As regular readers know, I wrote a blog post a week or so ago about applying for a CLEAR card [see Biometrics and my application for the CLEAR card] and in that writeup I had one big question: with all the biometric data collected, how does the company ensure that it’s safe and secure?
I just got an update from CLEAR Vice President Mark Neirick addressing my security concerns. Here’s what he says:
CLEAR recognizes that with the information provided by its members comes the expectation and trust that CLEAR will appropriately protect it. A key difference between the current system and that of the previous Verified Identity Pass system is that personal data is not distributed to remote systems such as kiosks or mobile systems.
CLEAR encrypts all data in transmission to ensure security in transit. CLEAR uses a variety of security protocols and procedures to secure the data collected including: AES 256, virtual private networks, SFTP, SSL, and TLS. In many cases these protocols and procedures are combined for even higher levels of protection.
Our secure data center uses extensive physical and logical security protections including access control, personnel screening, video surveillance, intrusion detection, and others. The data stored on the CLEARcard is encrypted with 2 separate security keys. The fingerprints and iris images collected are converted to templates prior to being stored on the CLEARcard. These templates can be used for positive matching against the original biometric but cannot be used to reverse engineer the source biometric.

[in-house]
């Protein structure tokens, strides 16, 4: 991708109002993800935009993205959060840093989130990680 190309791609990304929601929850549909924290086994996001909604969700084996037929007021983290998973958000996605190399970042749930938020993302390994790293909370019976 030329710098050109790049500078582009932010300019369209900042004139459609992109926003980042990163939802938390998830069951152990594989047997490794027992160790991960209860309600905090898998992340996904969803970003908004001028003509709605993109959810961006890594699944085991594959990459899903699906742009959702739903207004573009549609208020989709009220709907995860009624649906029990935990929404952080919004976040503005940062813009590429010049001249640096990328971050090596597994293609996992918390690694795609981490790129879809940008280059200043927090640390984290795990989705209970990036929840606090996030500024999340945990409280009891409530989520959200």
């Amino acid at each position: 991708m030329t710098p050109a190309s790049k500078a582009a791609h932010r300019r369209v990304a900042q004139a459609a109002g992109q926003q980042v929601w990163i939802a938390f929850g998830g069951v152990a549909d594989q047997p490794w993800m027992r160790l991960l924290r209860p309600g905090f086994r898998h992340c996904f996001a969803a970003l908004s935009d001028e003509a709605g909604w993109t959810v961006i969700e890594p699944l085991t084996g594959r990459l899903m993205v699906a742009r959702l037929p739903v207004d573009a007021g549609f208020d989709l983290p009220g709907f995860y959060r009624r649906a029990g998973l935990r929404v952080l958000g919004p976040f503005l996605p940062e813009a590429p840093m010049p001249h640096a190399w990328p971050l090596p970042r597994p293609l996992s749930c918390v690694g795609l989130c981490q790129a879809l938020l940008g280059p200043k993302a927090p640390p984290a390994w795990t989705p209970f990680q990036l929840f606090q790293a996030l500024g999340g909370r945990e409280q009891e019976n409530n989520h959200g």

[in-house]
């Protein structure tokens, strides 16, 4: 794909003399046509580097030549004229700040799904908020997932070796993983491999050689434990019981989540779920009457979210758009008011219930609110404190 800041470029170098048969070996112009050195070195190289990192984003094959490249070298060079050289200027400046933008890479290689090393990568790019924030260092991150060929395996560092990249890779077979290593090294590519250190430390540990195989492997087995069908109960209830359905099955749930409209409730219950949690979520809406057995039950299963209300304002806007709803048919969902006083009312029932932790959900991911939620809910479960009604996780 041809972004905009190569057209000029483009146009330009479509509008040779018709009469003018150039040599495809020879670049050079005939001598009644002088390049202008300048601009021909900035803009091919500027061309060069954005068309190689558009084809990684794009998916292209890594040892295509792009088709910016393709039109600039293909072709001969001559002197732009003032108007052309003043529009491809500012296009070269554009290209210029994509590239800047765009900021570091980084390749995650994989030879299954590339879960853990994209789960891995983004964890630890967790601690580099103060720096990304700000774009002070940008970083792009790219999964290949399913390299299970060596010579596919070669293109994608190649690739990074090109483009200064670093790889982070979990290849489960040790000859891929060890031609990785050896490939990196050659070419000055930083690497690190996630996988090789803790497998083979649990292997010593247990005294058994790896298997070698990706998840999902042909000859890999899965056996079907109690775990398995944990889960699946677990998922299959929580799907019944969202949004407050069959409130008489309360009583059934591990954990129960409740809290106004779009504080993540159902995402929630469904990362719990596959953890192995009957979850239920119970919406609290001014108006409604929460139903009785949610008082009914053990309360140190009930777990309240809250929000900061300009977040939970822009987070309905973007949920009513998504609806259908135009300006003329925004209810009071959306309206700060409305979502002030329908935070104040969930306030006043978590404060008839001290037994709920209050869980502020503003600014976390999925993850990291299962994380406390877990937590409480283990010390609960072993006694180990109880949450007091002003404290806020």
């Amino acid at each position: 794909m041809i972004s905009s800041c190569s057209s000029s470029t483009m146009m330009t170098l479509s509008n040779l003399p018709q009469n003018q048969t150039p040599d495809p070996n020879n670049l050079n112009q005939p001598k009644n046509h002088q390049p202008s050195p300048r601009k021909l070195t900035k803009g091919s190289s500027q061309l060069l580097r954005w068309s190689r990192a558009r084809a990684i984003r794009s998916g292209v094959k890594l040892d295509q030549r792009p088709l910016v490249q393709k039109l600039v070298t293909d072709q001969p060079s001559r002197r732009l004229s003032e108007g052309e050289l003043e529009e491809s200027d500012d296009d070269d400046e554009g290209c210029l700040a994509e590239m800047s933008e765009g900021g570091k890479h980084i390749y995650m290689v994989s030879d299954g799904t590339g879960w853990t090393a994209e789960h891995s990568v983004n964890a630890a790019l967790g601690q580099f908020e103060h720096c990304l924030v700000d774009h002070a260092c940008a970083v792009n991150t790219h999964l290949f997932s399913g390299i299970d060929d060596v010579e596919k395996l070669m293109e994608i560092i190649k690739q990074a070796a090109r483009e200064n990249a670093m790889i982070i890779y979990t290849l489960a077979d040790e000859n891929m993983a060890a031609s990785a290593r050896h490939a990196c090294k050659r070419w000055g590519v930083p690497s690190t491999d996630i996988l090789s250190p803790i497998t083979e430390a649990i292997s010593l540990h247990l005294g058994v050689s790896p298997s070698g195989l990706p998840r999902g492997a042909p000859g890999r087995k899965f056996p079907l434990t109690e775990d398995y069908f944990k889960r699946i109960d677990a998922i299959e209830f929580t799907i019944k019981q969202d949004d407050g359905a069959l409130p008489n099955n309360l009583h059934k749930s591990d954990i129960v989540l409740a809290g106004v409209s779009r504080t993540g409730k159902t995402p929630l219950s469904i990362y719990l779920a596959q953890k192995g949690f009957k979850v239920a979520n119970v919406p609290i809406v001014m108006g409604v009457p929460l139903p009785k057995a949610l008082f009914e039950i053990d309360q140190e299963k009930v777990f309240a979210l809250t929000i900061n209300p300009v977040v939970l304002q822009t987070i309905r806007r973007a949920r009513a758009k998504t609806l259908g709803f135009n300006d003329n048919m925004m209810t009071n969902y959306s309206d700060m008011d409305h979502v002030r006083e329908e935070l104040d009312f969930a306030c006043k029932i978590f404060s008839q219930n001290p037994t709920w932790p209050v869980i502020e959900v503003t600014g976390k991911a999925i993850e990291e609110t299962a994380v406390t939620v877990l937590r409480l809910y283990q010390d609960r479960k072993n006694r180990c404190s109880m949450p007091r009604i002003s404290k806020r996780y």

Other than our technical security standards, tools, and procedures, the CLEAR privacy and security policies help ensure the integrity of the information we collect and protect. These policies include screening requirements for key employees and contractors, data management policies, and mandatory training all focused on ensuring the highest levels of protection for our member’s data.
Is it sufficient? I will say that it’s something that the company needs to address head on. Responses to my previous article about CLEAR demonstrate clearly that people are leery of trading their personal data – particularly biometric data — against the convenience of passing through airport security more rapidly.
What do you think? Is this response from Mark sufficient to alleviate your anxieties in this regard?